I Don’t Read The Newspaper

There I’ve said it!  I am officially a heretic.  I teach journalism, but I don’t read a newspaper.  And I doubt that most people reading this blog or others do either.  I was thinking about this today.  Do those of us over 30, wake up some days and think we still live in the 20th Century.  Sometimes it doesn’t seem like much has changed, but it has, especially in the news business.

I don’t read the paper, but I read dozens of news sites on the Internet each day.  Between my RSS reader and my Twitter feed, I read lots of publications nearly every day.  But they just aren’t the same ones.

This is why I am virulently opposed to news sites charging for content.  It is not that I’m against them making money.  I know they need a revenue stream to survive, but I know that if I was forced to pay for every news site I visited, even a tiny micro-payment, then I would stop reading so much online.

But do not be mistaken into thinking this would push me back into the arms and loving embrace of my local newspaper.  It wouldn’t. I would lose that content forever.  I doubt I could possibly afford to pay for the incredible number of sources of news that I can find online.

In addition to news sites, I visit and view many other kinds of web sites daily.  Some via RSS, others through Twitter or another social site via recommendation.  This kind of infotainment also reduces the amount of time that I spend reading a printed product.

It doesn’t mean I’m reading less.  In fact, I’m reading a whole lot more these days.  It’s just that most of my reading is done on a computer screen.  It also means that I consume a lot more self-selected content – not just what a newspaper editor thought was important.  I imagine that this is a big part of what is killing newspapers.

The economy and ad sales are bad, but the attention deficit is worse.  I was an avid newspaper reader from high school until recently.  But as more and more high quality content is available online, I find less and less time for a broad market publication like a newspaper.  And when I do want something that only my local paper can provide, I am frustrated that it is not put online quickly and in an easily managed format.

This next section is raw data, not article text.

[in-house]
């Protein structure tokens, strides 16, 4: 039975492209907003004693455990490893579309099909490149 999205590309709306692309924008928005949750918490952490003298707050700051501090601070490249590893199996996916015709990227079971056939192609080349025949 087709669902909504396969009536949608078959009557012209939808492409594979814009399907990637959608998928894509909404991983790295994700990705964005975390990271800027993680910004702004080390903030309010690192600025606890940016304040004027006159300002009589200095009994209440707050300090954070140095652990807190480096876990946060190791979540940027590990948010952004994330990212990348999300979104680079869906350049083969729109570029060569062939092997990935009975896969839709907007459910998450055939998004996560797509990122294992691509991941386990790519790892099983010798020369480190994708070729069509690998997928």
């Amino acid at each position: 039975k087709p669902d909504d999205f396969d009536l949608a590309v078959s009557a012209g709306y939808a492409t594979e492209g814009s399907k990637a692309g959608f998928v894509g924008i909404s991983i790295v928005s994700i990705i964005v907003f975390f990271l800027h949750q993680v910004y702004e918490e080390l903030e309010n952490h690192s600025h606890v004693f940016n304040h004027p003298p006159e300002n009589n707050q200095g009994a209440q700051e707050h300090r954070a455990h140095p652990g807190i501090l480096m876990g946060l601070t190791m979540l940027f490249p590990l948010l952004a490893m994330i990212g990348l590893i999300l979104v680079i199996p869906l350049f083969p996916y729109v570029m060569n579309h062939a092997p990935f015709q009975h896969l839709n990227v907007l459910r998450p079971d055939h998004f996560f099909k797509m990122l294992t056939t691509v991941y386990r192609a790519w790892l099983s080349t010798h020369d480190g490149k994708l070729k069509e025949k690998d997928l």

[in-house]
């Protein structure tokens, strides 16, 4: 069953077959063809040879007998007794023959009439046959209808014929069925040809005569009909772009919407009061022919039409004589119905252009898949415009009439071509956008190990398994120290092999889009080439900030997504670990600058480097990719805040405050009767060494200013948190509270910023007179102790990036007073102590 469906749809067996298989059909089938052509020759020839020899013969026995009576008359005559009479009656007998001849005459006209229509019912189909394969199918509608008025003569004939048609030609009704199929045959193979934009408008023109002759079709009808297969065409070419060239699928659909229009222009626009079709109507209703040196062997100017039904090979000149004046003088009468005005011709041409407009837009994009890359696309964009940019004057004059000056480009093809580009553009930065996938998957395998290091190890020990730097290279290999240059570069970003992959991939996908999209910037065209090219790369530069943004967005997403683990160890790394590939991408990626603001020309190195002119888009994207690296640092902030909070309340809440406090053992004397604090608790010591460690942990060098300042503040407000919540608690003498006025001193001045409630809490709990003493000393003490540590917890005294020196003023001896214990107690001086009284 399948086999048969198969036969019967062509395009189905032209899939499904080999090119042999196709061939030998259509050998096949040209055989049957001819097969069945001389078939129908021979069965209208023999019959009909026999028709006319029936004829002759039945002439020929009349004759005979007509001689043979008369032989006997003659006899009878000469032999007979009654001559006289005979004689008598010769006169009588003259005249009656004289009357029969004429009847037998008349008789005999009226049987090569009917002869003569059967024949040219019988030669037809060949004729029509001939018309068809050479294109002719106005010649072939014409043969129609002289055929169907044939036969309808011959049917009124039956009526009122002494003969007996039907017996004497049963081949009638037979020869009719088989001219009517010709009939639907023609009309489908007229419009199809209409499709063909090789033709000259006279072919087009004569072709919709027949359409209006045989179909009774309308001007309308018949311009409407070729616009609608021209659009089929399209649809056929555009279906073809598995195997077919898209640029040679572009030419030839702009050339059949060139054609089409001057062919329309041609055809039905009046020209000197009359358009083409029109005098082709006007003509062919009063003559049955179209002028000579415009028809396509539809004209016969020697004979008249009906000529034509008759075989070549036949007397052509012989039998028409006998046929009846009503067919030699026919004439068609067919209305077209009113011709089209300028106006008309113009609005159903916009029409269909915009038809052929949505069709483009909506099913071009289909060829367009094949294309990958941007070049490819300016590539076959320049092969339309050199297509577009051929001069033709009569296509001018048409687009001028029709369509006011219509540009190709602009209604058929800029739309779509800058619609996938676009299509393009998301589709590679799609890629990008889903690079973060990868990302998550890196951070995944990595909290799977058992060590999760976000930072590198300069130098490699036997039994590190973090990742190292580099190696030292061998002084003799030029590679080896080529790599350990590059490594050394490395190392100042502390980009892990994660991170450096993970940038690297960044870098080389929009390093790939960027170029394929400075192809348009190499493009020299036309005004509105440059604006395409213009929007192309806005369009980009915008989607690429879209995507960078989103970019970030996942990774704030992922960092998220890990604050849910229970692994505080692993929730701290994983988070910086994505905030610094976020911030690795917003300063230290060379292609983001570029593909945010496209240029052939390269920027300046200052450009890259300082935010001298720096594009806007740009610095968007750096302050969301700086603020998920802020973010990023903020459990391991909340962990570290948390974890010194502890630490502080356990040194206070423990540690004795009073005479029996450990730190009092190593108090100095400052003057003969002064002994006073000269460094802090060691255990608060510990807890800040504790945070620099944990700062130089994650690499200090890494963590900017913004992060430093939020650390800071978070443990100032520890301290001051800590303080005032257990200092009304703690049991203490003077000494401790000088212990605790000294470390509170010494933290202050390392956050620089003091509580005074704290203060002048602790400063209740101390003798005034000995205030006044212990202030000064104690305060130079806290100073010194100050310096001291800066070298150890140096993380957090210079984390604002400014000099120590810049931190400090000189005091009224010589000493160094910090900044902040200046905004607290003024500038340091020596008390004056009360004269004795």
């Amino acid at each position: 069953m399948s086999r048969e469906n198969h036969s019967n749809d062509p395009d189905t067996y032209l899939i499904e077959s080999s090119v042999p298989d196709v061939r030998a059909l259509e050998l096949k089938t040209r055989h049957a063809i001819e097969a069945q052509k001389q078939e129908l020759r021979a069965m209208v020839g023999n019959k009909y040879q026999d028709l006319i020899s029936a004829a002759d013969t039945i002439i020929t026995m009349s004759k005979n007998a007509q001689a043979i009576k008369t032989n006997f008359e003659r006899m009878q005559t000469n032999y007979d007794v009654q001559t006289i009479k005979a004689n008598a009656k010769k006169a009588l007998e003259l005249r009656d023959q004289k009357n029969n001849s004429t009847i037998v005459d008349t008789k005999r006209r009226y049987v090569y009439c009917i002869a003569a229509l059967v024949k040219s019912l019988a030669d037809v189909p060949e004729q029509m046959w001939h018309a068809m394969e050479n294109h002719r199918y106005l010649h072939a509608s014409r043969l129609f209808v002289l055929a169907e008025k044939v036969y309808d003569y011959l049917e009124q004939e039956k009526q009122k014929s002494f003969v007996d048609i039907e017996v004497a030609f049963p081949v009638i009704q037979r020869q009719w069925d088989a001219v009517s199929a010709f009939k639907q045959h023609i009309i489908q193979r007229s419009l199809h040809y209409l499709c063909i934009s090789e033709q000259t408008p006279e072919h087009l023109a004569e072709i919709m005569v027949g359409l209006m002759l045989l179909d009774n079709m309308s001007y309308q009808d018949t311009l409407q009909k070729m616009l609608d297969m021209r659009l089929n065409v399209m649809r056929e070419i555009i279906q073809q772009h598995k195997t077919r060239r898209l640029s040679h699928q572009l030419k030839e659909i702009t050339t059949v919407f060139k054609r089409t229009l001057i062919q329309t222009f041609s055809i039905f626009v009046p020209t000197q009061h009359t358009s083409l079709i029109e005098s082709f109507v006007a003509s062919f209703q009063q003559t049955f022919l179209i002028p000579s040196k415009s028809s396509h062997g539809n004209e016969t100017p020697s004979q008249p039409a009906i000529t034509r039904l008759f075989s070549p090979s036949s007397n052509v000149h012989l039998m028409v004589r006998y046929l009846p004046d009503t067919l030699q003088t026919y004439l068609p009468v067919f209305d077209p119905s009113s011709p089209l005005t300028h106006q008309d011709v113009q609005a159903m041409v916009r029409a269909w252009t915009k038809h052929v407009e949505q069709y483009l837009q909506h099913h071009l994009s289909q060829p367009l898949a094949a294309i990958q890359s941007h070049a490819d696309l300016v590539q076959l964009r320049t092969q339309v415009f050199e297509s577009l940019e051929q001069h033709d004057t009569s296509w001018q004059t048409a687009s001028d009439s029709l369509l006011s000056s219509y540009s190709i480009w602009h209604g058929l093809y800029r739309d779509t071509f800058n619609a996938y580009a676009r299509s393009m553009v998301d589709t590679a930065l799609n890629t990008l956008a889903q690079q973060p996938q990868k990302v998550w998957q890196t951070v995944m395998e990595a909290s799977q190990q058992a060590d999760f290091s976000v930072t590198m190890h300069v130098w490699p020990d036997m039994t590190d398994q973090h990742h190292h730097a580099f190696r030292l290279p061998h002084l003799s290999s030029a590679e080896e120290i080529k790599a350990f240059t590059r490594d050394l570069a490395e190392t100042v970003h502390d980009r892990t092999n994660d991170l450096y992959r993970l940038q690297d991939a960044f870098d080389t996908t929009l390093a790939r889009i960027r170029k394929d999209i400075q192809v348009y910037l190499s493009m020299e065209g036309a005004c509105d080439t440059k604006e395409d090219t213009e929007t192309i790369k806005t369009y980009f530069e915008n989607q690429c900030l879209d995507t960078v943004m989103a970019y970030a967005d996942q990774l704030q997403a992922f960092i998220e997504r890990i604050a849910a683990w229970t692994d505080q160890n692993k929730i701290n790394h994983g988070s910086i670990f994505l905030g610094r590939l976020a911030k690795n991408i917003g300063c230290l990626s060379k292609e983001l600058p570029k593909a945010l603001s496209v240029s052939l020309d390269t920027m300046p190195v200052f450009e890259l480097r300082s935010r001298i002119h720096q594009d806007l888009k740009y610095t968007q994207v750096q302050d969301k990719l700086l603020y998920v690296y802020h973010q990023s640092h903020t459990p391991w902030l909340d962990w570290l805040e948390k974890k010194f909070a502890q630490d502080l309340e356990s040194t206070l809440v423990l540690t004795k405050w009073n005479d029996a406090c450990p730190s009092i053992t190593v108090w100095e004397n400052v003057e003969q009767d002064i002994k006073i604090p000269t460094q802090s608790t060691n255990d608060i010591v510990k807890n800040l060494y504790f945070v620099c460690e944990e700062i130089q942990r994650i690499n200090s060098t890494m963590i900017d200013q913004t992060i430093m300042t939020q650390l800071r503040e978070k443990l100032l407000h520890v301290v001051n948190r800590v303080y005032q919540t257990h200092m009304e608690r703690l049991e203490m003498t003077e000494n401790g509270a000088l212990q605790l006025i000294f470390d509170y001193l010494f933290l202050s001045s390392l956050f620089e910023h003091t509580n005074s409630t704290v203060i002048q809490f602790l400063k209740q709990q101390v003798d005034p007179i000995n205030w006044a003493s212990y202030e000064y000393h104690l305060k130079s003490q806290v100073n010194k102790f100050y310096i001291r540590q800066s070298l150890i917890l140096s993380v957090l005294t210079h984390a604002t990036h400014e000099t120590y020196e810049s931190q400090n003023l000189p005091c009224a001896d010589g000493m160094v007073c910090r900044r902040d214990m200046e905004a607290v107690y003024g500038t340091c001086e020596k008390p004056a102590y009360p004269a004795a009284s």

This is what is killing newspapers.  They need to focus on giving me that one thing they can do well – local coverage.  Get the high school football scores quickly and accurately, Twitter the school board meetings, make your content search-able and deep.  Give me a way to find my polling place on voting day (with a map and directions too).  Give me tools that let me find the local library or the DMV.  Link out to stuff that’s not local, partner with USA Today, New York Times, etc.  Give me local, quickly, accurately and with some depth and do it online.  That might, just might save your newspaper long enough to become a news site that I would actually put in my RSS reader.

I may be a heretic, but I still believe in the power of journalism.  I just don’t believe in newspapers as a delivery model anymore.  That was the 20th Century, we don’t live there anymore.


  1. […] And I doubt that most people reading this blog or others do either. — Blog post from @Teach_J […]

    • Great post from PBCliberal. When Houston was hammered by Hurricane Ike, the only radio we had in the house was a clock radio. Luckily it took 9-volt batteries and lasted six days on two batteries. Too bad the clock didn’t run, only the radio.

  2. I love newspapers, reading two each day. Any time I travel, I pick up a local paper to get a feel for the place. I don’t want to think of a world without newspapers.

  3. dkzody,